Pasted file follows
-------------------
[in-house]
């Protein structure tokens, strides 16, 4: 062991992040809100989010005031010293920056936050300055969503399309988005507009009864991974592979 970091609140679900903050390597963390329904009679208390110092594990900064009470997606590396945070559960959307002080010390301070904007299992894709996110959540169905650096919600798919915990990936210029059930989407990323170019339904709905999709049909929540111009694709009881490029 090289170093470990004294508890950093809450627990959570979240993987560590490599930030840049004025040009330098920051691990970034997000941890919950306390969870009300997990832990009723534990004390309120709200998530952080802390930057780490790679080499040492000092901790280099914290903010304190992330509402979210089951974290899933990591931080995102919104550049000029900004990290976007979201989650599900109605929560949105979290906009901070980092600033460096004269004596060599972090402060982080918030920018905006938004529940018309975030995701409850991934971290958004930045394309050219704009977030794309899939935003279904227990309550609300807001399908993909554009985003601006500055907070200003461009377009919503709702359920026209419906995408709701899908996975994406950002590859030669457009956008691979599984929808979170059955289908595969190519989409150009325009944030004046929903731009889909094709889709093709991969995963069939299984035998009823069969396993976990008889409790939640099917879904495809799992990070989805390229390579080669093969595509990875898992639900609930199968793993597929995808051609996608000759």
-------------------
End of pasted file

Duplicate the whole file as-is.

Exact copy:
[in-house]
């Protein structure tokens, strides 16, 4: 062991992040809100989010005031010293920056936050300055969503399309988005507009009864991974592979 970091609140679900903050390597963390329904009679208390110092594990900064009470997606590396945070559960959307002080010390301070904007299992894709996110959540169905650096919600798919915990990936210029059930989407990323170019339904709905999709049909929540111009694709009881490029 090289170093470990004294508890950093809450627990959570979240993987560590490599930030840049004025040009330098920051691990970034997000941890919950306390969870009300997990832990009723534990004390309120709200998530952080802390930057780490790679080499040492000092901790280099914290903010304190992330509402979210089951974290899933990591931080995102919104550049000029900004990290976007979201989650599900109605929560949105979290906009901070980092600033460096004269004596060599972090402060982080918030920018905006938004529940018309975030995701409850991934971290958004930045394309050219704009977030794309899939935003279904227990309550609300807001399908993909554009985003601006500055907070200003461009377009919503709702359920026209419906995408709701899908996975994406950002590859030669457009956008691979599984929808979170059955289908595969190519989409150009325009944030004046929903731009889909094709889709093709991969995963069939299984035998009823069969396993976990008889409790939640099917879904495809799992990070989805390229390579080669093969595509990875898992639900609930199968793993597929995808051609996608000759």